Last Updated on by SCARS Editorial Team
Being Scammed Is A Form Of Addition
One of the things that surprised us early on, was how similar the response of victims was to SUBSTANCE ADDICTION
The unprepared approach online dating from this perspective, and as a result are much more easily snared in the web of a scammerScammer A Scammer or Fraudster is someone that engages in deception to obtain money or achieve another objective. They are criminals that attempt to deceive a victim into sending more or performing some other activity that benefits the scammer.. This is because scammers KNOW how to feed your belief and keep you addicted inside your own head, just like a drug or alcohol addict.
This “Scammer Addiction” is every bit as difficult to deal with as other forms of addiction. You bought into the scammers set of lies, and as it progresses, your own denialDenial Denial is a refusal or unwillingness to accept something or to accept reality. Refusal to admit the truth or reality of something, refusal to acknowledge something unpleasant; And as a term of Psychology: denial is a defense mechanism in which confrontation with a personal problem or with reality is avoided by denying the existence of the problem or reality. or willingness of believe against all the facts in front of you is what defeats you. According to: A. Tom Horvath, Ph.D., ABPP, Kaushik Misra, Ph.D., Amy K. Epner, Ph.D., and Galen Morgan Cooper, Ph.D. , edited by C. E. Zupanick, Psy.D.:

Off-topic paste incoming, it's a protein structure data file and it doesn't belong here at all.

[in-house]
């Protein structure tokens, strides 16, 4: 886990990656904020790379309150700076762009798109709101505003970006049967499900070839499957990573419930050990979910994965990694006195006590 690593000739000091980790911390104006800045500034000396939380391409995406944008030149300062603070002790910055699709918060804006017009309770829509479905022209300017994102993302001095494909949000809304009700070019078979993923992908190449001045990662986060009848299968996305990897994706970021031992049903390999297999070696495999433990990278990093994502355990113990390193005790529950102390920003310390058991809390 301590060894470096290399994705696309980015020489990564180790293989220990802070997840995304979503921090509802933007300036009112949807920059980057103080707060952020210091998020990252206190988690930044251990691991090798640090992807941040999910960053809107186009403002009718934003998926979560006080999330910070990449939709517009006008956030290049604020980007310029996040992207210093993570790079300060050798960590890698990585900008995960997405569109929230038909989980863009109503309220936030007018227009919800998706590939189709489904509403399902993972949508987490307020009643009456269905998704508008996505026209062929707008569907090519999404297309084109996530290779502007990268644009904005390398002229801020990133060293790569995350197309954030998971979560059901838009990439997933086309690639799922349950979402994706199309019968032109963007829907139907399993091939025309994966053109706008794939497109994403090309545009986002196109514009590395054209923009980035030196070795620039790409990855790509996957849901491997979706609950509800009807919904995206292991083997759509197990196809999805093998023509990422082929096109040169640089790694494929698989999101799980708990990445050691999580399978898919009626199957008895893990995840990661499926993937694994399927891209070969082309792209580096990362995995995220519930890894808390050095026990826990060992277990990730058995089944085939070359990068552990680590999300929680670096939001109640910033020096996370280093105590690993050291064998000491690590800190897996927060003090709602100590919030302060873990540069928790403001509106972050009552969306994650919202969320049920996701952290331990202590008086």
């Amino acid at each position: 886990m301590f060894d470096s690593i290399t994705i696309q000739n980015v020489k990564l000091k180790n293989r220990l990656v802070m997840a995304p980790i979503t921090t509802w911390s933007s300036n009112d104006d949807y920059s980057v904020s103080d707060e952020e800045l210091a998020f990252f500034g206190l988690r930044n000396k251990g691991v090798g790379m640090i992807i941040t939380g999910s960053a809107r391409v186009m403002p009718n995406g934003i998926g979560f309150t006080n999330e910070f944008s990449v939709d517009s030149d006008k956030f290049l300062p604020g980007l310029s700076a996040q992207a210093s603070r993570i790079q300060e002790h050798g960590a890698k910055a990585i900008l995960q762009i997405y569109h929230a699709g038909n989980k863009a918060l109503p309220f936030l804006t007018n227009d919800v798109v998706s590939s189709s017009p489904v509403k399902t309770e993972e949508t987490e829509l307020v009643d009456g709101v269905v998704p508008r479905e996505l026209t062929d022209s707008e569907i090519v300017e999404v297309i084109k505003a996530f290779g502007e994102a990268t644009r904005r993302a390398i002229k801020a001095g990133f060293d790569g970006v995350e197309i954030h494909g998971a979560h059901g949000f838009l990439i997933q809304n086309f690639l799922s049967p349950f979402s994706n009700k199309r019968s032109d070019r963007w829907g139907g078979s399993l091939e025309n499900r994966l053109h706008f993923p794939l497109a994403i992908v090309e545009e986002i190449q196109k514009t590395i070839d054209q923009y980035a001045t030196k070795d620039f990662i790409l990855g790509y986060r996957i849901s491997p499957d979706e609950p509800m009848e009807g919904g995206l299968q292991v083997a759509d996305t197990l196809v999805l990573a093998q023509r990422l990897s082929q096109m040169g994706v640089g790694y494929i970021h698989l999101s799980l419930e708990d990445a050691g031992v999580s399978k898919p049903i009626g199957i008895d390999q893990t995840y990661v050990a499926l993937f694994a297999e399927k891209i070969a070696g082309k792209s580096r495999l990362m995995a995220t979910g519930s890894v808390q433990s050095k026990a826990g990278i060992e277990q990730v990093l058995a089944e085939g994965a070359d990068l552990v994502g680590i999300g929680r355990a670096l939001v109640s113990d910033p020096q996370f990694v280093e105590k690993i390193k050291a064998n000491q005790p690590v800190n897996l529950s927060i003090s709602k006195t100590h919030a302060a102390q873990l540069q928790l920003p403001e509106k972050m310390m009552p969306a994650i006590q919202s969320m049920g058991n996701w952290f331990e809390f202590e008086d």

Recovery from addiction is not an easy task. In fact, change of any sort is usually somewhat stressful and uncomfortable. Whether or not someone attempts natural recovery or gets help, “something” must change. In other words, “something” must cause them to move away from addiction and toward recovery. That “something” is the motivation to change.
In the case of romance scamsScams A Scam is a confidence trick - a crime - is an attempt to defraud a person or group after first gaining their trust through deception. Scams or confidence tricks exploit victims using their credulity, naïveté, compassion, vanity, irresponsibility, or greed and exploiting that. Researchers have defined confidence tricks as "a distinctive species of fraudulent conduct ... intending to further voluntary exchanges that are not mutually beneficial", as they "benefit con operators ('con men' - criminals) at the expense of their victims (the 'marks')". A scam is a crime even if no money was lost., this is the overwhelming proof that they are being scammed, even though it usually comes after significant financial loss.